Climbers of all ages laced up their sneakers and tackled 1,204 steps in The Bow Tower.
The goal: raising money for the Alberta Wilderness Association (AWA) in their work to protect places and species at risk.
“Caribou are incredibly endangered in Alberta and they need a plan and some protected areas and we’ve been working really hard over the past year to make sure that happens,” said AWA Conservation Specialist Joanna Skrajny.
She says the Climb for Wilderness, which is in its 27 year, raises a good amount of their core funds every year, but they also want to get people in Alberta and in Calgary excited about wilderness.
“We absolutely have a group of really intense core supporters which is really exciting,” one of which is 101-year-old Richard Guy, who has been attending the event for about 20 years, “and we also have lots of new people.”
Stephen Herrero, 78, was a professor at the University of Calgary and he is part of many groups that support the conservation of wildlife and nature. However, this was his first time attending the climb.
“I’ve done research on grizzly bears for 50 years,” said Herrero, who was there, not to take part in the climb, but to cheer on participants.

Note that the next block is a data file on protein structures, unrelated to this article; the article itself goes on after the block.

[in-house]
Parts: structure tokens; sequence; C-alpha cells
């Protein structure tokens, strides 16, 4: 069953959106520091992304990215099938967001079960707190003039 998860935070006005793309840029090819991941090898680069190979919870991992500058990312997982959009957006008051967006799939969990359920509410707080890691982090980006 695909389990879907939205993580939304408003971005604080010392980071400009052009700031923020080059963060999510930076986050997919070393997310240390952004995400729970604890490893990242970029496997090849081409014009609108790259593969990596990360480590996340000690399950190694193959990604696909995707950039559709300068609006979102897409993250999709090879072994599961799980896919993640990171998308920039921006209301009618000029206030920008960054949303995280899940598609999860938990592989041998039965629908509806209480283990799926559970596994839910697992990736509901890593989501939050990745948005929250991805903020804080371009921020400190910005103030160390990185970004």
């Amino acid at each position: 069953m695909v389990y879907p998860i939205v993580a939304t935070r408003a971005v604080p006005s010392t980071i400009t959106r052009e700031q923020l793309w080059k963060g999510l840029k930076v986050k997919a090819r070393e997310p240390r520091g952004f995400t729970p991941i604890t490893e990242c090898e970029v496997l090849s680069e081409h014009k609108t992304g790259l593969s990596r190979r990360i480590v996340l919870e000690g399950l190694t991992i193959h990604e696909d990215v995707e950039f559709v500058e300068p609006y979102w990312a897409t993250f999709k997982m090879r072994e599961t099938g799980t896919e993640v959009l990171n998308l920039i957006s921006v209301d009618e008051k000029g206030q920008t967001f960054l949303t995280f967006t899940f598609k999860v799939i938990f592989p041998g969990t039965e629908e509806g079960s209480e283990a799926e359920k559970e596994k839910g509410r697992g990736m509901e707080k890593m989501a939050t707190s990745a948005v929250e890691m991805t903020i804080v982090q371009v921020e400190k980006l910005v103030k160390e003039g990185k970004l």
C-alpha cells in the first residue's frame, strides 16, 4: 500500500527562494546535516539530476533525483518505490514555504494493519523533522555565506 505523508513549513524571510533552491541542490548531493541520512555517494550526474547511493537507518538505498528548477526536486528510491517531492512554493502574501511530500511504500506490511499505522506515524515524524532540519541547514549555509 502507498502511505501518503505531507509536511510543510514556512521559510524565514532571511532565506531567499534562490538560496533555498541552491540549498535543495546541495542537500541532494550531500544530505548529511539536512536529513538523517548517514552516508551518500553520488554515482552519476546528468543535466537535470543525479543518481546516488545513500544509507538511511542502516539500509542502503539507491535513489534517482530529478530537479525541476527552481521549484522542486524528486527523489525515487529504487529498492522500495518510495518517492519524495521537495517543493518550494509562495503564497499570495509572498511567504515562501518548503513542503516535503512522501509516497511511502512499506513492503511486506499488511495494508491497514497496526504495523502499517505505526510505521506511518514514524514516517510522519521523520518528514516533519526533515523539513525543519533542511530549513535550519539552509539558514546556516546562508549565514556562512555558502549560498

This was Lotfi Mellah’s first time climbing in The Bow Tower, but previously he hiked to the top of the Calgary Tower in seven minutes, a tower which has 400 less stairs.
Besides wanting to see how fast he could climb the bow, he said he also loves the outdoors and wanted to support the cause.
“I really love hiking, going exploring, new hikes, new countries, new landscapes and ya I think preservation of environment is pretty important for me,” he said.
Skrajny says they were inspired to start this event much like the university students who started Earth Day, just by speaking out for change.
Earth Day is April 22, for more information visit the Earth Day website.